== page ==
Does dark choco­late live up to its ‘superfood’ health claims? Di­eti­tian Ni­cole Se­nior has some bite-sized facts that you might want to de­vour.

Healthy Food Guide (Australia) - - CONTENTS -

The science be­hind which types are the best

What’s so good about choco­late (well … be­sides the ob­vi­ous)?

Choco­late is made from co­coa beans that are nat­u­rally rich in flavonoid an­tiox­i­dants. These have been shown in sci­en­tific stud­ies to re­duce ‘bad’ LDL choles­terol, in­crease ‘good’ HDL choles­terol, and help our blood ves­sels be more flex­i­ble. They have also been shown to pre­vent our blood from be­com­ing ‘sticky’ and form­ing clots, re­duce in­flam­ma­tion, im­prove in­sulin sen­si­tiv­ity and lower blood pres­sure.

It’s about the an­tiox­i­dants

Choco­late comes in sev­eral forms. Co­coa pow­der has the most an­tiox­i­dants, con­tain­ing 10 per cent by weight of flavonoids. Next comes dark choco­late, and the higher the co­coa content, the more an­tiox­i­dants it con­tains. Milk choco­late has half as much as dark choco­late, and white choco­late has no an­tiox­i­dants.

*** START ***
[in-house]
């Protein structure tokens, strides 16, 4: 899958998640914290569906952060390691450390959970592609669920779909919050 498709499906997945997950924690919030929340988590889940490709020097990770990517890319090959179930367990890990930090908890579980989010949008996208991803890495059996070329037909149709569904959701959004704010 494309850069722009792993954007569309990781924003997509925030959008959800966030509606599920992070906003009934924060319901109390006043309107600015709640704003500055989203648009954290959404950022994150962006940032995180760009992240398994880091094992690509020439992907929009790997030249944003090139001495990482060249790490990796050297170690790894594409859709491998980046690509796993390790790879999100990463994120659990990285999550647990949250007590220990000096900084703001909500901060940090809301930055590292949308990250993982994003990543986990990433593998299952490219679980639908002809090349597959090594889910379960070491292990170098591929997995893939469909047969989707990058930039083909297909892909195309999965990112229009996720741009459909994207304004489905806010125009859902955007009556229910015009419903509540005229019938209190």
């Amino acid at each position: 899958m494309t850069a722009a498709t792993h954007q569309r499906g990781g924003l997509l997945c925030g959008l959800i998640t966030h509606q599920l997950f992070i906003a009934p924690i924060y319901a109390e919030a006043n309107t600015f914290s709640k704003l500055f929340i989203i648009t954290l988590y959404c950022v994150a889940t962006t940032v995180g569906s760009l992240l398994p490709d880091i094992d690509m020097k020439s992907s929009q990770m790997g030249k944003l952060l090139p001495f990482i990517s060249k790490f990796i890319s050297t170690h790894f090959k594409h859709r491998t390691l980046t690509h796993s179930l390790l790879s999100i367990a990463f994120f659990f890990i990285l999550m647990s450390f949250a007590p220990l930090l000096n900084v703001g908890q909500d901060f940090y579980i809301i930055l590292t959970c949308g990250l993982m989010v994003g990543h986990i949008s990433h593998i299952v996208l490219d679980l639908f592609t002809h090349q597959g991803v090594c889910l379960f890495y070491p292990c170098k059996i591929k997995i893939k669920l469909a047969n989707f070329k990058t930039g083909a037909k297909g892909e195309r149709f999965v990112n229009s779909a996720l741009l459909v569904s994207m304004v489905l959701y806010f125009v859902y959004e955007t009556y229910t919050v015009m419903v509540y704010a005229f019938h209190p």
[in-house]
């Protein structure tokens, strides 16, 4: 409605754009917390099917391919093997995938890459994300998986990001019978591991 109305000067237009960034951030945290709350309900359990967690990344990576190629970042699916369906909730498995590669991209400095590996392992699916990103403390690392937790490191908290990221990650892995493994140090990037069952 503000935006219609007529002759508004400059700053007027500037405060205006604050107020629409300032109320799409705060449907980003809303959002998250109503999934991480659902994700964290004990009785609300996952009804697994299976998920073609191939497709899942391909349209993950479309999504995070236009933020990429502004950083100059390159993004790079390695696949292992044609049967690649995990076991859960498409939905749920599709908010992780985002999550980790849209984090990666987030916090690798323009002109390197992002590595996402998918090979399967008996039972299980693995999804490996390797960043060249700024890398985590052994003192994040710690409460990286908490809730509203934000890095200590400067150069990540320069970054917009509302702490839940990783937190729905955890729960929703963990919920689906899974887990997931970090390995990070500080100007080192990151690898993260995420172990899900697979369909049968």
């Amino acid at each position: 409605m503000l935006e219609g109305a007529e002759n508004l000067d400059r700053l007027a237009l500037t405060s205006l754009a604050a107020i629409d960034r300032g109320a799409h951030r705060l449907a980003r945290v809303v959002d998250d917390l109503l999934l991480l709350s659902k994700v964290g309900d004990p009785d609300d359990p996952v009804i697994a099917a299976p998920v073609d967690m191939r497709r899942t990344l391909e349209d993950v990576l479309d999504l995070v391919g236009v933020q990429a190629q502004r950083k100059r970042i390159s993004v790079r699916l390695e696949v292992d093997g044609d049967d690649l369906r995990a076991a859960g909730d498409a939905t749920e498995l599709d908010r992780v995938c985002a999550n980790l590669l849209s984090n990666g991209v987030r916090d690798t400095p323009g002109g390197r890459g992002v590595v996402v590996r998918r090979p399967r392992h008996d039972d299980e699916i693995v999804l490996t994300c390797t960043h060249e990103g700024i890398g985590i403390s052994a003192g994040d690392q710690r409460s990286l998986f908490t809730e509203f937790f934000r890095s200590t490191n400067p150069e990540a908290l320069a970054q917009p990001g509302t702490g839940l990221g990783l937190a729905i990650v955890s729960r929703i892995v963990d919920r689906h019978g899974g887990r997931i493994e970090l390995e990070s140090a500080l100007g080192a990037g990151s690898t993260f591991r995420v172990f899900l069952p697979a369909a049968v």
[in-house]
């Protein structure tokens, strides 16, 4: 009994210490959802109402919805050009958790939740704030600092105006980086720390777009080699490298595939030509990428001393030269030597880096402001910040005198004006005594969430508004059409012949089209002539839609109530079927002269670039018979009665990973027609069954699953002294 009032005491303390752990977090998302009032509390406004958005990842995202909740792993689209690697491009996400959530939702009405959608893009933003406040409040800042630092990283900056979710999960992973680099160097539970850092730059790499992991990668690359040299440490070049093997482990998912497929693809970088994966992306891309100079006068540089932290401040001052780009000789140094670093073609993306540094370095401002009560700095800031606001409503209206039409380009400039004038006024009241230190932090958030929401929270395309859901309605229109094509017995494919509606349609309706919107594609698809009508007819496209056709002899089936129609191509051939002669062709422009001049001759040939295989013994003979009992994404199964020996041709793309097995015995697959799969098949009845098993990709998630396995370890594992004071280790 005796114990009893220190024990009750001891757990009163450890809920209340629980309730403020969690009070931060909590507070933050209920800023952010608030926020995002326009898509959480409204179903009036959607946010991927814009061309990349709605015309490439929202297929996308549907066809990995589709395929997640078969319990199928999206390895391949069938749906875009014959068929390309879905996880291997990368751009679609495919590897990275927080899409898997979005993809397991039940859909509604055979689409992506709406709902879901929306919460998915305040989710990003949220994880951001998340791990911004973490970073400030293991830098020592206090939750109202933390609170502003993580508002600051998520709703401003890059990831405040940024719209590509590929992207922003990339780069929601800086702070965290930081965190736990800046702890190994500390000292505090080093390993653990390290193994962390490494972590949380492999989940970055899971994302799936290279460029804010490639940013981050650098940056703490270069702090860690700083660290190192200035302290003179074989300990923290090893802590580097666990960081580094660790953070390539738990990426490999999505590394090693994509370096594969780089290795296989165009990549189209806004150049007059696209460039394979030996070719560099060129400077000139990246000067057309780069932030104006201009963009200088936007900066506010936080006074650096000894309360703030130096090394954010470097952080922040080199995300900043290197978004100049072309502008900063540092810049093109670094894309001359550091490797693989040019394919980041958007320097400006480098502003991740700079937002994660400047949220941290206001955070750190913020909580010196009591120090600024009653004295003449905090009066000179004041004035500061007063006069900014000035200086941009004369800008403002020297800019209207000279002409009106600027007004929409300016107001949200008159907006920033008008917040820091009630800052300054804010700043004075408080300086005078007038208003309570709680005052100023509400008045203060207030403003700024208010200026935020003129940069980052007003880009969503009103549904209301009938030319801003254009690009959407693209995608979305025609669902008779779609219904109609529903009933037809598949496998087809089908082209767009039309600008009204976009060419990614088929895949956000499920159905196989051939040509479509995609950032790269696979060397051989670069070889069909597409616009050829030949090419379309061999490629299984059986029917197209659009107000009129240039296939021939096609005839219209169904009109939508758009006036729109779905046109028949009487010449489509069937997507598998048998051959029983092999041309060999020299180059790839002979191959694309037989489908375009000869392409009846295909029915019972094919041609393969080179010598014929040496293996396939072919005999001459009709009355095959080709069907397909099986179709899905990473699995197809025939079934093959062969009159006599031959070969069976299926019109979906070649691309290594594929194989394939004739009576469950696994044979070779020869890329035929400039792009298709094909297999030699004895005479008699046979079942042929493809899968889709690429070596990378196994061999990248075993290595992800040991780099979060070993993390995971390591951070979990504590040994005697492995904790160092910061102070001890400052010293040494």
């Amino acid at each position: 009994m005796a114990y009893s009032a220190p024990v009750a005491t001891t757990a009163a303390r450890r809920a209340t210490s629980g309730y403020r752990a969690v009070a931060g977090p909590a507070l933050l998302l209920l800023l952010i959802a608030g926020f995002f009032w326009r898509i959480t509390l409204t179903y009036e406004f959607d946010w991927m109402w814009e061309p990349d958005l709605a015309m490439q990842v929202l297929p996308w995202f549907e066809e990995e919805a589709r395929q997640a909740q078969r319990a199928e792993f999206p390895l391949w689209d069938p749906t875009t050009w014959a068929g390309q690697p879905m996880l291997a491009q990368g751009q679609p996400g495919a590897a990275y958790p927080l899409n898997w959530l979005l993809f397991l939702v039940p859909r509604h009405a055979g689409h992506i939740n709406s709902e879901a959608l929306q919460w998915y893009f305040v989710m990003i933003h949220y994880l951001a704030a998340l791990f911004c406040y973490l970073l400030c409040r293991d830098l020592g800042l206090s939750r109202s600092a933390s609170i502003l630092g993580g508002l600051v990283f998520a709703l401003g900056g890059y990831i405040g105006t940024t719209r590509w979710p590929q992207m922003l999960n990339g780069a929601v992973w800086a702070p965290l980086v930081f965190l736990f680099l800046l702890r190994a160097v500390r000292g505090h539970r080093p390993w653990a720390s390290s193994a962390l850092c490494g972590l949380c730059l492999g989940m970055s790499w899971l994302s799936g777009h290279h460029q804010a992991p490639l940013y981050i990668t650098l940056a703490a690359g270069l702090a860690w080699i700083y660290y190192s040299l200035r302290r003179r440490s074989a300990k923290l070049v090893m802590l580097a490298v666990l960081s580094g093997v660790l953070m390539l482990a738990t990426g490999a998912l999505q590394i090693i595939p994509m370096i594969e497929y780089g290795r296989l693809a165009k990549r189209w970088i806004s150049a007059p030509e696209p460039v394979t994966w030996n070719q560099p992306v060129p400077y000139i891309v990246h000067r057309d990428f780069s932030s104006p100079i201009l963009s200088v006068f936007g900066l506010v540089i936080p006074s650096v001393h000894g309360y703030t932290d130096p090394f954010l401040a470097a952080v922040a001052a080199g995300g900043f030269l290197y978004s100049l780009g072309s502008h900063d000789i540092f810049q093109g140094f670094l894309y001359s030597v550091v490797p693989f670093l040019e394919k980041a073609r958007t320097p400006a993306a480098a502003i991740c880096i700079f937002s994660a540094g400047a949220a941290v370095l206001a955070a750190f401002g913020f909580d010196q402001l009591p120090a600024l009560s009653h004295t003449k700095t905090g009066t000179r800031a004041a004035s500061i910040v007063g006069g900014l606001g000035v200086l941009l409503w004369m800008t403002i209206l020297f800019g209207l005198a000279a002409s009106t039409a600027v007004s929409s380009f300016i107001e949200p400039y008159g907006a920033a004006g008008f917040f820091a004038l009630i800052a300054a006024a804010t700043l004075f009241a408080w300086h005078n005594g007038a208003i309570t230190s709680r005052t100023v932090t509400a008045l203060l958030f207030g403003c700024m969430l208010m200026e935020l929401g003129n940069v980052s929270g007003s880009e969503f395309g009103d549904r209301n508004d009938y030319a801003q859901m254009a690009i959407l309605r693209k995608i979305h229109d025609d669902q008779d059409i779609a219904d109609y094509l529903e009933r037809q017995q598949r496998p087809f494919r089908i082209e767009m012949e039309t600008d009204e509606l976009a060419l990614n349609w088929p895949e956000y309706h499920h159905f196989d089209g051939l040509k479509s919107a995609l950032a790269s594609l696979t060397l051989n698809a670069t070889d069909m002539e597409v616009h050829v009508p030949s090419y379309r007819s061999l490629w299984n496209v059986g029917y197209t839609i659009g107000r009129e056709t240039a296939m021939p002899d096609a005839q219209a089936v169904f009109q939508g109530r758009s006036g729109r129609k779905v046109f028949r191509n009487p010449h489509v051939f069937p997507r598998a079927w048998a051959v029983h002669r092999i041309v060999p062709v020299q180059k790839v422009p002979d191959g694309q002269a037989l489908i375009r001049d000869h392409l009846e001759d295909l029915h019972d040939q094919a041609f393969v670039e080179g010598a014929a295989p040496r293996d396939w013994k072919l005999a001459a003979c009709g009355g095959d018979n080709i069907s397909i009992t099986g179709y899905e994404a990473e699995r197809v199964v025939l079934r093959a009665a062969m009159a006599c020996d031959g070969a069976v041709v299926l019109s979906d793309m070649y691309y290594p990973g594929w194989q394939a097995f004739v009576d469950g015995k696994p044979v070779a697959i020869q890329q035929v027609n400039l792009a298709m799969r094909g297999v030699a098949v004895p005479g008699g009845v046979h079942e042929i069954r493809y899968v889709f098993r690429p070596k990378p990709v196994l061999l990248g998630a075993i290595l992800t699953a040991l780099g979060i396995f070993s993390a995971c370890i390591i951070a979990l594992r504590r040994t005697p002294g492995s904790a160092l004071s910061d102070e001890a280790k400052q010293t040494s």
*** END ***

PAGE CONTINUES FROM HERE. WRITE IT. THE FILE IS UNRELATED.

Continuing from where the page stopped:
Remember, choco­late is high in sat­u­rated fat and kilo­joules, so go easy. Co­coa pow­der is a de­li­cious way to en­joy that great choco­late taste (as a drink or in bak­ing) and con­tains much less fat than choco­late. Hav­ing choco­late with nuts is a good way to com­bine heart-friendly nu­tri­ents in an en­joy­able way.

What about choco­late bars?

Choco­late bars with added in­gre­di­ents like caramel, nougat, marsh­mal­low and bis­cuit/wafer are lower in choco­late flavonoids and higher in kilo­joules.

Man­u­fac­tur­ers are mak­ing them big­ger and more widely avail­able. Avoid grab­bing one as a quick snack and in­stead, en­joy a mod­est por­tion of rich, dark choco­late in a re­laxed way. Many peo­ple say dark choco­late is more sat­is­fy­ing than other choco­late be­cause of its rich­ness and in­ten­sity.

An­tiox­i­dants in bev­er­ages

Re­searchers from Cor­nell Univer­sity in the US have dis­cov­ered that hot co­coa is higher in to­tal an­tiox­i­dants than red wine or tea. Hot co­coa had the high­est level of phe­no­lics and flavonoids, fol­lowed by red wine, then green tea and black tea.

Can choco­late lower your choles­terol?

Be­ing high in sat­u­rated fat, it isn’t a choles­terol-lowering food. Sorry! This is why por­tion con­trol is so im­por­tant.

Savour qual­ity choco­late over nov­elty bars for the max­i­mum ben­e­fits

Co­coa pow­der has the high­est an­tiox­i­dant content of all choco­late

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